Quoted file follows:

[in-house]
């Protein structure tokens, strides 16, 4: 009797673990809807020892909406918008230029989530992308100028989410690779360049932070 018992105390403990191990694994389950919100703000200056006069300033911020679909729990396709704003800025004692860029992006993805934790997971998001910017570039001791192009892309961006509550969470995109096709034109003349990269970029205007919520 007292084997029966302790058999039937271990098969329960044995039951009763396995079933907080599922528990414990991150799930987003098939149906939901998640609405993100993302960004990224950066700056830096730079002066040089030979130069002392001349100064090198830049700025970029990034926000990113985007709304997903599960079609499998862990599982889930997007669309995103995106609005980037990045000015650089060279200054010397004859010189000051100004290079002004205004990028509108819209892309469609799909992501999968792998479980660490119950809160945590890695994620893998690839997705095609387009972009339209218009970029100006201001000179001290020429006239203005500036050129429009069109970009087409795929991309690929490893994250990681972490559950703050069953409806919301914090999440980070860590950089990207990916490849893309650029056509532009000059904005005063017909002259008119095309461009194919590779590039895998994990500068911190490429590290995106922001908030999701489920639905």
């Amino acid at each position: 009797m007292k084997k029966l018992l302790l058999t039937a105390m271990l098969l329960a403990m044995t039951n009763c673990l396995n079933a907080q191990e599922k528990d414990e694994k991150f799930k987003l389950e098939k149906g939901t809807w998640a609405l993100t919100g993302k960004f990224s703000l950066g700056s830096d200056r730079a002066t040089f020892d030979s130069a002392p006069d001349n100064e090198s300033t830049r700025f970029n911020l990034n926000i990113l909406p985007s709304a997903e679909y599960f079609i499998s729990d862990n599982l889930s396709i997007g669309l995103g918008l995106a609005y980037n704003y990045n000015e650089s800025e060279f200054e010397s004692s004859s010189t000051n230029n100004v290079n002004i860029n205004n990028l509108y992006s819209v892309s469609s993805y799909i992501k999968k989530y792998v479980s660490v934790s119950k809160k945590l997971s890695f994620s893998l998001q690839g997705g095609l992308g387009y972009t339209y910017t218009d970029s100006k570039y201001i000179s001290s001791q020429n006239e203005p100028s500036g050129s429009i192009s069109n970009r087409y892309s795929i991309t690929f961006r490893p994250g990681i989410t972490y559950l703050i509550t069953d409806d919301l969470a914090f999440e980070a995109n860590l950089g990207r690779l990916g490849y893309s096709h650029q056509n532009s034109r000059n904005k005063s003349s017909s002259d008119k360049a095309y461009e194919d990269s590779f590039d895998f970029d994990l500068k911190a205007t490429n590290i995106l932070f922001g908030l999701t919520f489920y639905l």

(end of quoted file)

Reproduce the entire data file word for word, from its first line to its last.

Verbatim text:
[in-house]
């Protein structure tokens, strides 16, 4: 009797673990809807020892909406918008230029989530992308100028989410690779360049932070 018992105390403990191990694994389950919100703000200056006069300033911020679909729990396709704003800025004692860029992006993805934790997971998001910017570039001791192009892309961006509550969470995109096709034109003349990269970029205007919520 007292084997029966302790058999039937271990098969329960044995039951009763396995079933907080599922528990414990991150799930987003098939149906939901998640609405993100993302960004990224950066700056830096730079002066040089030979130069002392001349100064090198830049700025970029990034926000990113985007709304997903599960079609499998862990599982889930997007669309995103995106609005980037990045000015650089060279200054010397004859010189000051100004290079002004205004990028509108819209892309469609799909992501999968792998479980660490119950809160945590890695994620893998690839997705095609387009972009339209218009970029100006201001000179001290020429006239203005500036050129429009069109970009087409795929991309690929490893994250990681972490559950703050069953409806919301914090999440980070860590950089990207990916490849893309650029056509532009000059904005005063017909002259008119095309461009194919590779590039895998994990500068911190490429590290995106922001908030999701489920639905």
């Amino acid at each position: 009797m007292k084997k029966l018992l302790l058999t039937a105390m271990l098969l329960a403990m044995t039951n009763c673990l396995n079933a907080q191990e599922k528990d414990e694994k991150f799930k987003l389950e098939k149906g939901t809807w998640a609405l993100t919100g993302k960004f990224s703000l950066g700056s830096d200056r730079a002066t040089f020892d030979s130069a002392p006069d001349n100064e090198s300033t830049r700025f970029n911020l990034n926000i990113l909406p985007s709304a997903e679909y599960f079609i499998s729990d862990n599982l889930s396709i997007g669309l995103g918008l995106a609005y980037n704003y990045n000015e650089s800025e060279f200054e010397s004692s004859s010189t000051n230029n100004v290079n002004i860029n205004n990028l509108y992006s819209v892309s469609s993805y799909i992501k999968k989530y792998v479980s660490v934790s119950k809160k945590l997971s890695f994620s893998l998001q690839g997705g095609l992308g387009y972009t339209y910017t218009d970029s100006k570039y201001i000179s001290s001791q020429n006239e203005p100028s500036g050129s429009i192009s069109n970009r087409y892309s795929i991309t690929f961006r490893p994250g990681i989410t972490y559950l703050i509550t069953d409806d919301l969470a914090f999440e980070a995109n860590l950089g990207r690779l990916g490849y893309s096709h650029q056509n532009s034109r000059n904005k005063s003349s017909s002259d008119k360049a095309y461009e194919d990269s590779f590039d895998f970029d994990l500068k911190a205007t490429n590290i995106l932070f922001g908030l999701t919520f489920y639905l």